People are increasingly concerned about the potential consequences of nuclear weapons use in the Russia-Ukraine war. Iodine can be used in cases of nuclear emergencies to block the absorption of radiation.
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How Does Iodine Protect Me From Radiation?
With the Russia-Ukraine war entering its fourth week of intense fighting, there has been mounting concern around the security and safety of Ukraine’s numerous nuclear facilities. So much so, in fact, that the International Atomic Energy Agency (IAEA) recently called for “an end to all armed conflict that puts nuclear facilities at severe risk and jeopardizes the safety of the public and environment.” Adding fuel to the fire is Russian president Vladimir Putin putting the country’s nuclear forces on high alert on February 28th, further raising fears that the invasion of Ukraine could lead to nuclear war, whether by design or mistake.
Understandably, people around the world are increasingly concerned.
The Dangers Posed by Nuclear Facilities & Nuclear Weapons
The main safety concern around nuclear facilities has always been the possibility of an uncontrolled release of radioactive material (isotopes), leading to contamination and consequent radiation exposure off-site. The same consequences apply to nuclear weapons which produce radioactive iodine when detonated. The radioactive isotopes released in nuclear power plant accidents include Iodine-131 – or radioactive iodine.
Subsequent human absorption of Iodine-131 can come from consuming contaminated water, milk, and other foods, as well as by breathing dust particles in the air. Once inside the body, Iodine-131 causes mutation and death in cells that it penetrates.
Given the current climate and the heightened potential threat of nuclear weapon use, it isn’t surprising that there’s been a lot of buzz around iodine recently. So, does iodine truly protect you from radiation, or is it just hearsay? To clarify the link, we must first understand what iodine is, and how it functions inside the body.
What is Iodine?
Iodine, also called potassium iodide, is a vitally important trace mineral. Primarily known as being required for healthy thyroid function and efficient metabolism, iodine plays many other critical roles in human health. The thyroid gland requires iodine to produce key hormones that regulate energy and metabolism, which it readily absorbs from the bloodstream.
The thyroid, however, cannot distinguish between stable iodine and radioactive iodine, so will absorb whatever is present. When radioactive iodine is indeed absorbed into the thyroid gland, this puts us at increased risk of thyroid nodules, hypofunction, and thyroid cancer years down the line. It’s worth noting that the younger the individual at exposure, the higher the risk. This means that babies and children are especially vulnerable.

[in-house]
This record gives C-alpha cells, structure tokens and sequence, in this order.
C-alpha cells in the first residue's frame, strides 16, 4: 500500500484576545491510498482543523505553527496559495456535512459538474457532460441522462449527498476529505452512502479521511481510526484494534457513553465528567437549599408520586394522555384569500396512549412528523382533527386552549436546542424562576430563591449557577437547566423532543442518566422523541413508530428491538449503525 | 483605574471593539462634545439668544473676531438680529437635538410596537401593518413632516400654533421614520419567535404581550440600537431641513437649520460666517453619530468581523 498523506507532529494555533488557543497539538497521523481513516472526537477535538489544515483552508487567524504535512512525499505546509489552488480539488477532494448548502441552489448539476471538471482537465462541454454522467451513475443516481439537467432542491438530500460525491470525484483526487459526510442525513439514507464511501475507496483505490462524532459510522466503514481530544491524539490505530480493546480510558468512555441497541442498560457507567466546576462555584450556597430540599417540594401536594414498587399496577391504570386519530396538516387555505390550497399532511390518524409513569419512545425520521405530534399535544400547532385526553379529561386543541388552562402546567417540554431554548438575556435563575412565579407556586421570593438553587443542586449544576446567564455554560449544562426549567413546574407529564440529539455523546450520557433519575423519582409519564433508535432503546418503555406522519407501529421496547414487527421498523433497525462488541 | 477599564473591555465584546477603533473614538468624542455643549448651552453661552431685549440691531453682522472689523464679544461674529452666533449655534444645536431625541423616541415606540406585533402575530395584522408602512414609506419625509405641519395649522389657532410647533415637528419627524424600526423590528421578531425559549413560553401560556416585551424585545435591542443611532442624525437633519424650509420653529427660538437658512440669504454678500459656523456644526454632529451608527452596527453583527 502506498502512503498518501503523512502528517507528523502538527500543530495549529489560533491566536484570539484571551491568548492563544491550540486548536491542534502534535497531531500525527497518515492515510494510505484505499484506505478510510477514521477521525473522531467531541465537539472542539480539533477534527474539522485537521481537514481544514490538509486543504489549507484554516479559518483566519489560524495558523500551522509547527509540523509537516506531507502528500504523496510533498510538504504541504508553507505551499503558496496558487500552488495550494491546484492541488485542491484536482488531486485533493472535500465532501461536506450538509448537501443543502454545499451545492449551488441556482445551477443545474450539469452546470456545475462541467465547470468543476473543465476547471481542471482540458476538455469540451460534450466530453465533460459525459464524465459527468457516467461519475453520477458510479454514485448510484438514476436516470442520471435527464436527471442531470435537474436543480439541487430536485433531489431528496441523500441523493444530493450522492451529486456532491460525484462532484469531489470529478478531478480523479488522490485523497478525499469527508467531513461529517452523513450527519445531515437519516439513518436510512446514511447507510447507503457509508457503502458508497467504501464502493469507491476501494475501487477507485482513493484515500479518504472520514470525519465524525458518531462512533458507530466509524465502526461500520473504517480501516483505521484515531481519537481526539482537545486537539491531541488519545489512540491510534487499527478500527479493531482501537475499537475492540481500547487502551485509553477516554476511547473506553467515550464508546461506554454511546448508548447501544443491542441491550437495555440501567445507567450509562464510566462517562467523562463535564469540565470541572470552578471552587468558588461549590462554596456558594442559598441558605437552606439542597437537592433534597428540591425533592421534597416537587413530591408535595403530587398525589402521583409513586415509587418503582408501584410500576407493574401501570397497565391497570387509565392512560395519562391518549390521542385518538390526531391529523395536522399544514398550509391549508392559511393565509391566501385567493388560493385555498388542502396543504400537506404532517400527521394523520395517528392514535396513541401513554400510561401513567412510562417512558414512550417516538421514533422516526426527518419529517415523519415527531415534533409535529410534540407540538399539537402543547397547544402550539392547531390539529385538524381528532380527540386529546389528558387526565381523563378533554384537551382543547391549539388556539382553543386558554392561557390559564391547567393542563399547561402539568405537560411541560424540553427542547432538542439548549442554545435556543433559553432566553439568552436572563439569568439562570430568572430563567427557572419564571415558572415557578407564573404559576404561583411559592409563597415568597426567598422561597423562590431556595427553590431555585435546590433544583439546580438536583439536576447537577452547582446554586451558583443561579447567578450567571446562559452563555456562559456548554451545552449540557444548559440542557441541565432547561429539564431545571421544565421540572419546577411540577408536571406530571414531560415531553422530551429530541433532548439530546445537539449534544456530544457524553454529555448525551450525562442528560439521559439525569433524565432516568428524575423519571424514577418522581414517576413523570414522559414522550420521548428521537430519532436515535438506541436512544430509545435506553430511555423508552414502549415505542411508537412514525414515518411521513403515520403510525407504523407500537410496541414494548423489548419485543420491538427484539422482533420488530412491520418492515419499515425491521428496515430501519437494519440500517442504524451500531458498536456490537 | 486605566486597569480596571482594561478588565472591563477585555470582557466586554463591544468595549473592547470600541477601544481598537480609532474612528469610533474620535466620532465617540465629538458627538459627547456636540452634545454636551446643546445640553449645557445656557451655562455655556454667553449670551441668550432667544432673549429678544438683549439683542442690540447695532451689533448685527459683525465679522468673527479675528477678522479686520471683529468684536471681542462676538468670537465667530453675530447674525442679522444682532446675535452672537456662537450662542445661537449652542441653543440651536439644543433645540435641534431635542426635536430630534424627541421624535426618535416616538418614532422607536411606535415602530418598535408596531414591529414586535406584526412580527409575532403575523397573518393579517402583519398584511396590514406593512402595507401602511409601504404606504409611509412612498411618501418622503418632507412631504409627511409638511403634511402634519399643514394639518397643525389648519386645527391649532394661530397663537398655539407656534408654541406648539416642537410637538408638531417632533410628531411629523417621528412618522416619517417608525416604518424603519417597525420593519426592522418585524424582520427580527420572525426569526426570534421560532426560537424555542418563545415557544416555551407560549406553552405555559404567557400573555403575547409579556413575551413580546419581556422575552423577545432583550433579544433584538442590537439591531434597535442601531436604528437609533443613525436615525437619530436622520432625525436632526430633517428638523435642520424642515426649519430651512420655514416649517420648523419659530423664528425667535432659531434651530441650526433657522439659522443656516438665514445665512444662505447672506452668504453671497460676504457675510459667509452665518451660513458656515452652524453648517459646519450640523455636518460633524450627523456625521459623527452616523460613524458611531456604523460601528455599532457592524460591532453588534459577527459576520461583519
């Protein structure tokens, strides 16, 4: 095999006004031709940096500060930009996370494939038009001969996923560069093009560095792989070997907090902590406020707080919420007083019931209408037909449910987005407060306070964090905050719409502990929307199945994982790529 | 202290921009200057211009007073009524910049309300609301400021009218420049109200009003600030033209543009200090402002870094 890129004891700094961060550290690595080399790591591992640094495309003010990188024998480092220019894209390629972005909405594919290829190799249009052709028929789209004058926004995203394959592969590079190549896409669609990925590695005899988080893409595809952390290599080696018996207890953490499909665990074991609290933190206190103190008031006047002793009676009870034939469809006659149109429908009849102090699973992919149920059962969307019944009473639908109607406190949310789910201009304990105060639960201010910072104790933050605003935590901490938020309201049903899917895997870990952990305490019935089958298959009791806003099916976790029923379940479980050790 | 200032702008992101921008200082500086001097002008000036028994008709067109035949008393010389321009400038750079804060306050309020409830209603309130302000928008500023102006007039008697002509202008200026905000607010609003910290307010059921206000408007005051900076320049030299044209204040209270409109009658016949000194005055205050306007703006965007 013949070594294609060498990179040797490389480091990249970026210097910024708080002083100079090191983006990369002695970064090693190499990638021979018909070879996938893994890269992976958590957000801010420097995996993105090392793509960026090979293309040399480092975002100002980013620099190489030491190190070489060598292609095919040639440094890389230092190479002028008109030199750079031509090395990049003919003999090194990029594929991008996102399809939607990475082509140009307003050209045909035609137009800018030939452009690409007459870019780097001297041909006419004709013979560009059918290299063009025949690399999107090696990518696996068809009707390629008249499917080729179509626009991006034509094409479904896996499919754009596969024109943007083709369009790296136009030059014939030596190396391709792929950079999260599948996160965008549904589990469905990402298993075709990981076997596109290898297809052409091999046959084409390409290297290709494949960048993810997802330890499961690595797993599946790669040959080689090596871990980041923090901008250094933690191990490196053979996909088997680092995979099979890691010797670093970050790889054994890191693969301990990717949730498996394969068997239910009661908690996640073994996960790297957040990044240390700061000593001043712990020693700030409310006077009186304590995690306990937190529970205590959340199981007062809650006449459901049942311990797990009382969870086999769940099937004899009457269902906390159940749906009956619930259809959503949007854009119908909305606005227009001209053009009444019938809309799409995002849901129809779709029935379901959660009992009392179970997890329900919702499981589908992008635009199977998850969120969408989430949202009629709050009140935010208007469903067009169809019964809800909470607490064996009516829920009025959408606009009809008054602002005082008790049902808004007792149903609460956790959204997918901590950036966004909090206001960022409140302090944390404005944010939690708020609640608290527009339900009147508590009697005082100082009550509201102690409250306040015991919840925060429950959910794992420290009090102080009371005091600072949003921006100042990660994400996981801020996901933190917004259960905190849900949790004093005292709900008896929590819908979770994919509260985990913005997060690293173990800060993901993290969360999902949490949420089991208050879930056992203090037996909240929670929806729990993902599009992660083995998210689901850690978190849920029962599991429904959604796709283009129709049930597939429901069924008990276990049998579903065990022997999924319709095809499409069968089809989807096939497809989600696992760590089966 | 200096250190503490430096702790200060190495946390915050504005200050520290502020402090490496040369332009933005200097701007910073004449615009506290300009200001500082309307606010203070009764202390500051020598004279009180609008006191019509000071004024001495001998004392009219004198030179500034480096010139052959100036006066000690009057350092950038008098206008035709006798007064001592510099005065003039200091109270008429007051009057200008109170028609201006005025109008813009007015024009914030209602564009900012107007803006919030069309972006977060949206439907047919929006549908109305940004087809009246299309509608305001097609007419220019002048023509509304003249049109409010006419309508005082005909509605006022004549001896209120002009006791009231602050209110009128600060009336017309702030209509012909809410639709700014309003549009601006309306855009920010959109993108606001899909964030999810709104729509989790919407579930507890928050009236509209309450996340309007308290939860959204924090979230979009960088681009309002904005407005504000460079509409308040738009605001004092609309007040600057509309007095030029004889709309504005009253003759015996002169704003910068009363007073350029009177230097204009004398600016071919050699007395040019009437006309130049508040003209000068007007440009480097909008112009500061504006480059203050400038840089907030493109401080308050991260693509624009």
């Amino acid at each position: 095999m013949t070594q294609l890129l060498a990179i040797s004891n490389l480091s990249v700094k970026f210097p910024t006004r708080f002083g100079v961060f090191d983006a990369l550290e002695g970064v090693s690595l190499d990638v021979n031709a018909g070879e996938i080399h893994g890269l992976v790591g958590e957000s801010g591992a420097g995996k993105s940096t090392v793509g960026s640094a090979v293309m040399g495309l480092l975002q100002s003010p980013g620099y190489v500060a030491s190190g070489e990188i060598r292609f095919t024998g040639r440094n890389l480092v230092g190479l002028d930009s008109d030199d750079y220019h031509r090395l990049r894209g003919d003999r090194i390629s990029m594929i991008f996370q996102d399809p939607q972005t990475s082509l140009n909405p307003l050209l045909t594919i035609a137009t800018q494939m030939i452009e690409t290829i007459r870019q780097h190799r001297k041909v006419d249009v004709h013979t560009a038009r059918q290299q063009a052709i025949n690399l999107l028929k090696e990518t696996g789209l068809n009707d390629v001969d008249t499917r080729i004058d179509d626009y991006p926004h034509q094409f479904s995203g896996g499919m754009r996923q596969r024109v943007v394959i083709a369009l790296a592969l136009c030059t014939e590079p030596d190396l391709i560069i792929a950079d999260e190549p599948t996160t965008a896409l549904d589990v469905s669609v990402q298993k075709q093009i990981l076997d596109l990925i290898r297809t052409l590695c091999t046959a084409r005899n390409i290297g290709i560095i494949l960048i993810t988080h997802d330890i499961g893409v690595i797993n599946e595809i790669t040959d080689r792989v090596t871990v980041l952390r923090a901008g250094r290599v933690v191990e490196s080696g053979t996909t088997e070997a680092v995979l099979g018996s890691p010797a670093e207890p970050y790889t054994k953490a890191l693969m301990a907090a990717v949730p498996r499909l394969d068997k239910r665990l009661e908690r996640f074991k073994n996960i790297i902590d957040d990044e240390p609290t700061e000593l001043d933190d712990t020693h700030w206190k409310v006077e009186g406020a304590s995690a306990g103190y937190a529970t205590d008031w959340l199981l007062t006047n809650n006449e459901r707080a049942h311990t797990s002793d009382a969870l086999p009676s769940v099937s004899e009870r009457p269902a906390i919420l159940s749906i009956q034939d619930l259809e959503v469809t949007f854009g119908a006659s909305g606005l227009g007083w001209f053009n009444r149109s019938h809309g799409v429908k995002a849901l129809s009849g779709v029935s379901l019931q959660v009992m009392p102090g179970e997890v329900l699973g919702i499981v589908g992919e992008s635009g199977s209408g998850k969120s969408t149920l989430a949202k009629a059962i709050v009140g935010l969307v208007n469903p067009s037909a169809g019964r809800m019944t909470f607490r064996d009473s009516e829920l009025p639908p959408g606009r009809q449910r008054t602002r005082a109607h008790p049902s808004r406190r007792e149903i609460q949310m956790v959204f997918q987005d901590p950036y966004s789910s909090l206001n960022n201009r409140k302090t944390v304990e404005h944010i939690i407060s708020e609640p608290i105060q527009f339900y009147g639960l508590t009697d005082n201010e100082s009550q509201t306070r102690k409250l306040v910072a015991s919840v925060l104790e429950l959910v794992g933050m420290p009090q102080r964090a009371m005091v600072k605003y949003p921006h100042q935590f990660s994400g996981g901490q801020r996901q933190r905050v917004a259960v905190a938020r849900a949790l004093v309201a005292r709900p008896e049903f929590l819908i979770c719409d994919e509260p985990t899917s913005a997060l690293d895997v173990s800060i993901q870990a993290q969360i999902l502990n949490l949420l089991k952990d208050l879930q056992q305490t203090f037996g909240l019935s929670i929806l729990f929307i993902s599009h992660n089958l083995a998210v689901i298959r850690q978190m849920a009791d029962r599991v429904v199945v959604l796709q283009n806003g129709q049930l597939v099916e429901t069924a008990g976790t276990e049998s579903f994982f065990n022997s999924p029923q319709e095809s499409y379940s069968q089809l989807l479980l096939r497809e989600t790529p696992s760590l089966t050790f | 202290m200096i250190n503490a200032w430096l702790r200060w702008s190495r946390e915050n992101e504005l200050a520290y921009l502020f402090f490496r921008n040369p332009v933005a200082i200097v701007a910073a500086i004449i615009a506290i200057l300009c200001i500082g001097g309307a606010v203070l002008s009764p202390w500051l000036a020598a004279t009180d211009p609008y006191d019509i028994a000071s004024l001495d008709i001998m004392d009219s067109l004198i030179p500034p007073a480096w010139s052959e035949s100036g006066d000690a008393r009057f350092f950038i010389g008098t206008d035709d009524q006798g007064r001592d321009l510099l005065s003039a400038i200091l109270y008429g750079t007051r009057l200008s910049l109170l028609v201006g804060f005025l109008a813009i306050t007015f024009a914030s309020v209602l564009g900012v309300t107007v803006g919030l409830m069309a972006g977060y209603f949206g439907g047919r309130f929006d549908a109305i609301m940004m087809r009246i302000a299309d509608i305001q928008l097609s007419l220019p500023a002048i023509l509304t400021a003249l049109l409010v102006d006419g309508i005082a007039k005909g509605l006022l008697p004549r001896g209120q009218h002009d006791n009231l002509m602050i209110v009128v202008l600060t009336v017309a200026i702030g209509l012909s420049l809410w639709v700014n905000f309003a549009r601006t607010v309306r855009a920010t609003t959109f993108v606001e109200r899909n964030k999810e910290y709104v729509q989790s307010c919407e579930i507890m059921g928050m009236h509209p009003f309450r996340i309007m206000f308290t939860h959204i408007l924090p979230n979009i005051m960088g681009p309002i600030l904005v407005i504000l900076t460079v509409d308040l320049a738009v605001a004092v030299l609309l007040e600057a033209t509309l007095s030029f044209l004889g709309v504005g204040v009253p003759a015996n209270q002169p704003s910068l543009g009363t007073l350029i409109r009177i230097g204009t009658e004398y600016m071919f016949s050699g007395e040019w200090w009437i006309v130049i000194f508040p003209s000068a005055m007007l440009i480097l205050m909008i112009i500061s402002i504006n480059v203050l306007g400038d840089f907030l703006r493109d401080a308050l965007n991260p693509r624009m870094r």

So, how do iodine pills help with nuclear radiation? Let’s explore.
What does iodine do and why use it for radiation?
After the 1986 Chernobyl nuclear accident, winds blew a radioactive cloud over Europe, resulting in over 3,000 cases of thyroid cancer over the next 10 years in those exposed to the radiation. Because of what was learned following this incident, iodine is now officially recommended by most health authorities in cases of nuclear emergencies to helping block radioactive iodine from being absorbed by the thyroid gland, thus protecting it from radiation injury – most notably, thyroid cancer, because, as seen, the thyroid is the part of the body that is most sensitive to radioactive iodine.
Indeed, research has shown that taking its supplements saturates the thyroid gland with iodine for approximately 24 hours; thus, taking a dose of iodine daily will prevent radioactive iodine from being absorbed – especially when taken soon enough after exposure. For effective protection in cases of potential nuclear exposure, one dose should be taken daily until the risk no longer exists.
✓ 0 – 1 months 16 mg
✓ 1 months – 3 years 32 mg
✓ 3 – 18 years 65 mg
✓ 18 and over 130 mg
Iodine supplements are available either as pills, or liquid, and come either as regular potassium iodide, or nascent iodine which is said to offer better absorption than regular iodine which is bound to mineral salt potassium. As such, nascent iodine may be the best supplement choice in nuclear emergencies.
Roos Jonsin is a Canadian naturopath and researcher dedicated to helping people live healthier lives through education about vitamins, herbs, and nutritional supplements. Roos also consults with suppliers and manufacturers on product development and marketing. National Nutrition is Canada’s leading health & nutritional supplements store, also voted as the Best Health Food Store in Canada by the experts at Canadian Health Food Association.